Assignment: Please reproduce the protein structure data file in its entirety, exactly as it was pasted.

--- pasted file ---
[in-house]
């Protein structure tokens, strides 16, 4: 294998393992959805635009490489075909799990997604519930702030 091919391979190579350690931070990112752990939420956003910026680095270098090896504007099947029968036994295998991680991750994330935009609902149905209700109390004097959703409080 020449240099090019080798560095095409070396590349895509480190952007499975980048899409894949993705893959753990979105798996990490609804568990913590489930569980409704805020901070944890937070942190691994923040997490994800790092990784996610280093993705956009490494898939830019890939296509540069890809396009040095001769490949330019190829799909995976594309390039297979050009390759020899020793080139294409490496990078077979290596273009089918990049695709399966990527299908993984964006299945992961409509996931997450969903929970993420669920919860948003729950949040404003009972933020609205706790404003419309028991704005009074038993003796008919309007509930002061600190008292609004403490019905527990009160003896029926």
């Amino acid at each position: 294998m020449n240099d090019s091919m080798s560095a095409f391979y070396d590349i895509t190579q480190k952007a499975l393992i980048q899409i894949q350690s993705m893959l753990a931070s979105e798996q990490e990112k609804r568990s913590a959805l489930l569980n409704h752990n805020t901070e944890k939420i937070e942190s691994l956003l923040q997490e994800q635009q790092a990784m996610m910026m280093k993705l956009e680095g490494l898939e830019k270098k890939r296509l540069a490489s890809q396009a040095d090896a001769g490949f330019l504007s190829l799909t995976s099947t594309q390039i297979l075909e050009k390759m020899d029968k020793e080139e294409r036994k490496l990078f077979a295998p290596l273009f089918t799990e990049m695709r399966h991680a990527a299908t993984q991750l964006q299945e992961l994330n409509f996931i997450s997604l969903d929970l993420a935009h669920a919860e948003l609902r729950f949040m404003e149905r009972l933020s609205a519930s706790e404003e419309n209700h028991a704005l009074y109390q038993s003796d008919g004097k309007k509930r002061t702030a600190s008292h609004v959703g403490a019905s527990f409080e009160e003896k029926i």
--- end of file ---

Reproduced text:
[in-house]
């Protein structure tokens, strides 16, 4: 294998393992959805635009490489075909799990997604519930702030 091919391979190579350690931070990112752990939420956003910026680095270098090896504007099947029968036994295998991680991750994330935009609902149905209700109390004097959703409080 020449240099090019080798560095095409070396590349895509480190952007499975980048899409894949993705893959753990979105798996990490609804568990913590489930569980409704805020901070944890937070942190691994923040997490994800790092990784996610280093993705956009490494898939830019890939296509540069890809396009040095001769490949330019190829799909995976594309390039297979050009390759020899020793080139294409490496990078077979290596273009089918990049695709399966990527299908993984964006299945992961409509996931997450969903929970993420669920919860948003729950949040404003009972933020609205706790404003419309028991704005009074038993003796008919309007509930002061600190008292609004403490019905527990009160003896029926």
């Amino acid at each position: 294998m020449n240099d090019s091919m080798s560095a095409f391979y070396d590349i895509t190579q480190k952007a499975l393992i980048q899409i894949q350690s993705m893959l753990a931070s979105e798996q990490e990112k609804r568990s913590a959805l489930l569980n409704h752990n805020t901070e944890k939420i937070e942190s691994l956003l923040q997490e994800q635009q790092a990784m996610m910026m280093k993705l956009e680095g490494l898939e830019k270098k890939r296509l540069a490489s890809q396009a040095d090896a001769g490949f330019l504007s190829l799909t995976s099947t594309q390039i297979l075909e050009k390759m020899d029968k020793e080139e294409r036994k490496l990078f077979a295998p290596l273009f089918t799990e990049m695709r399966h991680a990527a299908t993984q991750l964006q299945e992961l994330n409509f996931i997450s997604l969903d929970l993420a935009h669920a919860e948003l609902r729950f949040m404003e149905r009972l933020s609205a519930s706790e404003e419309n209700h028991a704005l009074y109390q038993s003796d008919g004097k309007k509930r002061t702030a600190s008292h609004v959703g403490a019905s527990f409080e009160e003896k029926i």